Saturday, January 26, 2013

2013 dreams, spring and early summer

Daylight is beginning to creep back into Leah's and my evening bike rides in the Marin Headlands. On Thursday we got out for our favorite loop from the bridge, watched a beautifully hazy sunset, listened to coyotes howl as burrow owls swooped through our headlight beams, and remarked how warm it was because 45 degrees and moonlight sure beat the pouring rain that was happening at my home only forty miles south. It was a typically beautiful ride, and we topped it off with some fantastic Chinese food from this unique fusion place in the Mission.

As we buzzed with endorphins and chili sauce, we schemed possible bike tours for the spring or summer. The adventure planning reminded me that I'm still making my wish list for 2013. Spring and the first part of summer are bound to be the time for a bike tour and micro-adventures, but there are a few endurance challenges that I hope to include as well:

May 11: Quicksilver 50-miler. Fifty miles is the one major ultra distance I haven't tried, and honestly, it's the distance I'm least likely to enjoy. Fifty kilometers is just short enough that I can savor a challenging run without it degrading into a slog. A hundred miles is so hard that I can embrace the slog and let it take me to all of the magical places that it will. A hard hundred kilometers or seventy miles offers some of the flighty fun of a hundred miles with less of the pain. But fifty miles — that's a tricky distance. Much longer than a "fun run" 50K, but not quite long enough to venture into ultraendurance mindgame territory. So there it is. I'm going to give fifty miles my best shot at the Quicksilver 50 in San Jose. The course has 8,500 feet of climbing, promises to be an inferno of oppressive heat, and enforces the trails' consistent runnability with a twelve-hour cut-off. Can you tell I'm looking forward to this? But I need a long training run for:

May 31: The Bryce 100. A hundred miles of high desert alpine and otherworldly redrock formations on the outskirts of Bryce Canyon National Park. May 31 is Beat's birthday, and this is how he wanted to celebrate. The course rings the rolling hills of the Paunsaugunt Plateau, ranging between 7,800 and 9,400 feet. The altitude is harsh for a sea-level dweller, and judging by some of the breathing problems I had in the Bear 100, Bryce promises to be a hypoxic struggle amid some of Utah's most breathtaking scenery. The total elevation gain is something over 14,000 feet. My goal for this race is to not pass out, be gifted with great photo-taking weather, and finish before the cut-off. My sights for the summer are set on multiday adventures, so I don't want to run myself into an injury by trying to push my speed limit. (Last month I wrote an article previewing the race.)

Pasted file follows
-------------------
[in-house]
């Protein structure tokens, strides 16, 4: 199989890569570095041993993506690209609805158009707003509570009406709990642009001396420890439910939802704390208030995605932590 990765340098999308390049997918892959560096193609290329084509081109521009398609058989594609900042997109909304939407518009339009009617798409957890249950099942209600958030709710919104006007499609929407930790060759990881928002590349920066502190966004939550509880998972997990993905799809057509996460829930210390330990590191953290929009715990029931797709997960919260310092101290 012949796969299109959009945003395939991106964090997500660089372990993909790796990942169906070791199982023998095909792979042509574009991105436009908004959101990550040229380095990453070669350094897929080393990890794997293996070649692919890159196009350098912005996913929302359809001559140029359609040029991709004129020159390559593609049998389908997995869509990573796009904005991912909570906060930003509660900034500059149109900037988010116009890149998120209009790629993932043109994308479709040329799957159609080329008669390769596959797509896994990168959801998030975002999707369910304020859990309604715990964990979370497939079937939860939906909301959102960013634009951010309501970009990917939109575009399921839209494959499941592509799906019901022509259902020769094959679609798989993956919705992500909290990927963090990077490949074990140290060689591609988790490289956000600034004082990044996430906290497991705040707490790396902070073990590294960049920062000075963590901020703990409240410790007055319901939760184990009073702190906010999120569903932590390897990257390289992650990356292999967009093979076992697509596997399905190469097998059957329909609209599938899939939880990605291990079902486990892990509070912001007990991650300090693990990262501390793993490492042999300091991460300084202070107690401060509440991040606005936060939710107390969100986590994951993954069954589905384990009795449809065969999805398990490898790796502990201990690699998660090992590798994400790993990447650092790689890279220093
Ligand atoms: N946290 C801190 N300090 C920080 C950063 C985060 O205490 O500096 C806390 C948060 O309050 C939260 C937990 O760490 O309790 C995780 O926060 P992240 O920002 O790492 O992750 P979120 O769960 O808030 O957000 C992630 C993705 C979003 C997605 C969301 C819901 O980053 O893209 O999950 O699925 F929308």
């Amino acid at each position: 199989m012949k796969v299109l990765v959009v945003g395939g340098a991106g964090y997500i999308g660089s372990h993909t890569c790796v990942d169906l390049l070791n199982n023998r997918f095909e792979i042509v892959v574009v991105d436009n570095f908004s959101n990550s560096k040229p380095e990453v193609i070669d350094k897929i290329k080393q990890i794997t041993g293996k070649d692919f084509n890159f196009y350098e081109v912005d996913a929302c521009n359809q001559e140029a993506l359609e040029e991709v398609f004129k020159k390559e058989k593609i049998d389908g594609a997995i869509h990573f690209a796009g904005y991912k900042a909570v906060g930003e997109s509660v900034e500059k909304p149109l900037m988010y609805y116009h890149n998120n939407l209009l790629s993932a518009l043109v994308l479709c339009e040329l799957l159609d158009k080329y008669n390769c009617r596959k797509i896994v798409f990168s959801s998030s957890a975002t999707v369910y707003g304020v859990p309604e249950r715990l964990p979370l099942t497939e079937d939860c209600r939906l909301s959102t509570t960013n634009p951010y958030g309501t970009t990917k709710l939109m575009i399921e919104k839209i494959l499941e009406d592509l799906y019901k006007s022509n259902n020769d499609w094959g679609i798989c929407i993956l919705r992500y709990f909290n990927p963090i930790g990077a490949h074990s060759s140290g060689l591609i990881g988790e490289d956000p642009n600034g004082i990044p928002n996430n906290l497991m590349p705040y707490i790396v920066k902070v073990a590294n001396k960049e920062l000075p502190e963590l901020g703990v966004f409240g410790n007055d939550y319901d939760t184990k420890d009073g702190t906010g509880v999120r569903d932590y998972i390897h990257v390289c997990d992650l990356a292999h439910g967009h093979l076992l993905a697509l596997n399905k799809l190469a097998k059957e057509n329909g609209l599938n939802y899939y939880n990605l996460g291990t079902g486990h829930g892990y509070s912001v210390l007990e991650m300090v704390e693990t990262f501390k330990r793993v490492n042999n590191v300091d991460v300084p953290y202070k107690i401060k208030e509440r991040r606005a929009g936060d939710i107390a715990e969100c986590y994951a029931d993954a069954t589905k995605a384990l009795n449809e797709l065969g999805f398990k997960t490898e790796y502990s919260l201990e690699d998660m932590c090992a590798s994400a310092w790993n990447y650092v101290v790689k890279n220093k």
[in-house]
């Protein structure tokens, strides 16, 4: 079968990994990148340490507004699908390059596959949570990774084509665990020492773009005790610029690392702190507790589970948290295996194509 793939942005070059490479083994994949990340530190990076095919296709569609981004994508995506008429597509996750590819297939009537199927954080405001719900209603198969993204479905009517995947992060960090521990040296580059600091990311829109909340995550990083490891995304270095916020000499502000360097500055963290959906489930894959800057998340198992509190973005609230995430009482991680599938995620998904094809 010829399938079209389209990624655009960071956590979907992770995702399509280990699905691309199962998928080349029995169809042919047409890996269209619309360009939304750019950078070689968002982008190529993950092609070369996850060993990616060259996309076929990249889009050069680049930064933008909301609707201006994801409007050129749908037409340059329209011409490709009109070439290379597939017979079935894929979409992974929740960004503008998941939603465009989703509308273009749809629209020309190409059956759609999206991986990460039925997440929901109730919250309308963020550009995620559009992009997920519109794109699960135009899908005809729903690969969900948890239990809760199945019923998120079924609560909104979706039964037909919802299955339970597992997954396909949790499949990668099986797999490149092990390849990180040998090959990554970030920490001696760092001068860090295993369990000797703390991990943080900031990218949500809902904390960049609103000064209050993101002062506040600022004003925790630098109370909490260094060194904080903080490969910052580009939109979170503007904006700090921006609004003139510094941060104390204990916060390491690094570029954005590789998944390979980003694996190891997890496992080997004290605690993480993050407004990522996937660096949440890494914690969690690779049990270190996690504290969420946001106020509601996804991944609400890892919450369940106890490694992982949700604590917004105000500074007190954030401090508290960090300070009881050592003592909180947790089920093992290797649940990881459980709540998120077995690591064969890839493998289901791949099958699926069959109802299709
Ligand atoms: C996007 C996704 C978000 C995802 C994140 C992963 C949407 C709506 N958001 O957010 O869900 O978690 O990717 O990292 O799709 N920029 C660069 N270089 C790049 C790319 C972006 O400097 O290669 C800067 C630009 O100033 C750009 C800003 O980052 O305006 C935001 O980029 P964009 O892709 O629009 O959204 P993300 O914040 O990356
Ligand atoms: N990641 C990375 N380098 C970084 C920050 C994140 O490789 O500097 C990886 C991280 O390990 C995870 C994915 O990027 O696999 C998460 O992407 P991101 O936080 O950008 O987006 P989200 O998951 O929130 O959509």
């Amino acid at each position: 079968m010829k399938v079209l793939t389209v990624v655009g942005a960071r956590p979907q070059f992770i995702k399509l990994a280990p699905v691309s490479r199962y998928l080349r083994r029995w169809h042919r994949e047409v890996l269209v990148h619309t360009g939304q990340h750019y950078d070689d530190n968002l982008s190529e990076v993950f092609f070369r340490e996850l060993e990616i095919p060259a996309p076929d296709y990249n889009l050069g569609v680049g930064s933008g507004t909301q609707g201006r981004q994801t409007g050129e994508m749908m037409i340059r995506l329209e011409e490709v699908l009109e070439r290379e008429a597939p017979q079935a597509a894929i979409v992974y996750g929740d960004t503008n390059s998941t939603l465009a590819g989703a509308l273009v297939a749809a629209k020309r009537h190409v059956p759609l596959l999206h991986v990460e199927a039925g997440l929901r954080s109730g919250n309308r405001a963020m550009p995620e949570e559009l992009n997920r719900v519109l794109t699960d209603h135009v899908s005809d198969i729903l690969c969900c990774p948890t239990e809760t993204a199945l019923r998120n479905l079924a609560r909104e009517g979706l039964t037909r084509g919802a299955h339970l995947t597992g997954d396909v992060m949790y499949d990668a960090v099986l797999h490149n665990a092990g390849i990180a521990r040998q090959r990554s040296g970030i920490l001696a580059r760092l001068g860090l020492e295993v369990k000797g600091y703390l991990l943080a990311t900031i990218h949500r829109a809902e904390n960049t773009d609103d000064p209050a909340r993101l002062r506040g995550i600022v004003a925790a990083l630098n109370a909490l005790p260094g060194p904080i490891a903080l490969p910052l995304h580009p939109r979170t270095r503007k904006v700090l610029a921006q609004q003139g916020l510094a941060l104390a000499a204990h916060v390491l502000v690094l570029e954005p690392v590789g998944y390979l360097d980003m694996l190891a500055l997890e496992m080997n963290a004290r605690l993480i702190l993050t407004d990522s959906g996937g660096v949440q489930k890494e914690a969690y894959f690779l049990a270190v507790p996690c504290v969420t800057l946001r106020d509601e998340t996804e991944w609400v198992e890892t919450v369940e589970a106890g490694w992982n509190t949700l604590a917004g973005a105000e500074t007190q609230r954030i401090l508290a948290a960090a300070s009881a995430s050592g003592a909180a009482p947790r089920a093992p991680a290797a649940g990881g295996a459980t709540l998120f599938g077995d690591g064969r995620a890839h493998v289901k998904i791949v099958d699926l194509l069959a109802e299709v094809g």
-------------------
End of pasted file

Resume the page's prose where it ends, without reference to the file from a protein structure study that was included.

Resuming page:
June or early July: Sierras fastpacking adventure. This is something I've been dreaming about since I moved to California. I hope I have a chance to pull it off this year. The grand out-there dream would be to hike/run the 220 miles of the John Muir Trail in seven or eight days. Whether I can leverage the time and planning to pull this off is the question. Eight days is lot of time in itself, and the effort will require significant recovery after a full week of going as strong as I can for twelve to sixteen hours a day. I've also received conflicting advice about how to apply for permits, so I have to spend more time looking into this. Also, I need to figue out how to actually *become* an ultralight backpacker rather than just covet their cool gear from afar while I imagine them shivering in space blankets and gnawing on twigs and moss. The John Muir Trail is realistically too much to bite off for a first-time fastpacking adventure. But I still want to plan some kind of multiday endurance challenge on foot. A three- or four-night loop in Yosemite National Park or part of the Pacific Crest Trail would be great possibilities as well.

I'll get to the rest of summer in the next post. I will say that it won't include the Tour Divide or any big bikepacking race, this year at least. As I mentioned earlier, 2013 is the year I want to test my limits on foot, because there are so many incredible places in this world that I can't access on wheels. But the wheels still hold the first spot in my heart, and I'm sure after this year's for-fun bike adventures, I'll be looking for something more challenging once again.